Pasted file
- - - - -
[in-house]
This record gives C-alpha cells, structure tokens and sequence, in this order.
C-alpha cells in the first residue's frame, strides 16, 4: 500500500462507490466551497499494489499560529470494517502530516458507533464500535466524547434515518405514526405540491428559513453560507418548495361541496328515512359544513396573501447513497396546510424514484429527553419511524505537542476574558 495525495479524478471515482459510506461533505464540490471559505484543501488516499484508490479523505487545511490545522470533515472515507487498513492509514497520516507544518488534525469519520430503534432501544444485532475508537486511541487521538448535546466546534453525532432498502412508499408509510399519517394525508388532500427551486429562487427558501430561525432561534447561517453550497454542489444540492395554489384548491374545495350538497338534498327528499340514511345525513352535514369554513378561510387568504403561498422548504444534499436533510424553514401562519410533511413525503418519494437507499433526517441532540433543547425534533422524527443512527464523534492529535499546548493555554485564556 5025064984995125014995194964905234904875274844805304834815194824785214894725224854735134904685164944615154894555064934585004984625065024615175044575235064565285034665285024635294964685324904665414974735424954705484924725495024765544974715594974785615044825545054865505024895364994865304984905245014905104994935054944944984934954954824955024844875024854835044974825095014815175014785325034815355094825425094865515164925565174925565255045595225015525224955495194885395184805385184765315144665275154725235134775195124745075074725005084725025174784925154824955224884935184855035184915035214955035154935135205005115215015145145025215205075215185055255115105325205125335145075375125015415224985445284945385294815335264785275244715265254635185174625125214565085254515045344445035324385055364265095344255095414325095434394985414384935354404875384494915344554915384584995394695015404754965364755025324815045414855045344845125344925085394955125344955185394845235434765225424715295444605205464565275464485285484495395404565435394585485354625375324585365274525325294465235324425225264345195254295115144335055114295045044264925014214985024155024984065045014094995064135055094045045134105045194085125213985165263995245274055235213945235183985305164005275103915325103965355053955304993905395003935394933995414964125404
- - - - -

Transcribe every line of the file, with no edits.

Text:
[in-house]
This record gives C-alpha cells, structure tokens and sequence, in this order.
C-alpha cells in the first residue's frame, strides 16, 4: 500500500462507490466551497499494489499560529470494517502530516458507533464500535466524547434515518405514526405540491428559513453560507418548495361541496328515512359544513396573501447513497396546510424514484429527553419511524505537542476574558 495525495479524478471515482459510506461533505464540490471559505484543501488516499484508490479523505487545511490545522470533515472515507487498513492509514497520516507544518488534525469519520430503534432501544444485532475508537486511541487521538448535546466546534453525532432498502412508499408509510399519517394525508388532500427551486429562487427558501430561525432561534447561517453550497454542489444540492395554489384548491374545495350538497338534498327528499340514511345525513352535514369554513378561510387568504403561498422548504444534499436533510424553514401562519410533511413525503418519494437507499433526517441532540433543547425534533422524527443512527464523534492529535499546548493555554485564556 5025064984995125014995194964905234904875274844805304834815194824785214894725224854735134904685164944615154894555064934585004984625065024615175044575235064565285034665285024635294964685324904665414974735424954705484924725495024765544974715594974785615044825545054865505024895364994865304984905245014905104994935054944944984934954954824955024844875024854835044974825095014815175014785325034815355094825425094865515164925565174925565255045595225015525224955495194885395184805385184765315144665275154725235134775195124745075074725005084725025174784925154824955224884935184855035184915035214955035154935135205005115215015145145025215205075215185055255115105325205125335145075375125015415224985445284945385294815335264785275244715265254635185174625125214565085254515045344445035324385055364265095344255095414325095434394985414384935354404875384494915344554915384584995394695015404754965364755025324815045414855045344845125344925085394955125344955185394845235434765225424715295444605205464565275464485285484495395404565435394585485354625375324585365274525325294465235324425225264345195254295115144335055114295045044264925014214985024155024984065045014094995064135055094045045134105045194085125213985165263995245274055235213945235183985305164005275103915325103965355053955304993905395003935394933995414964125404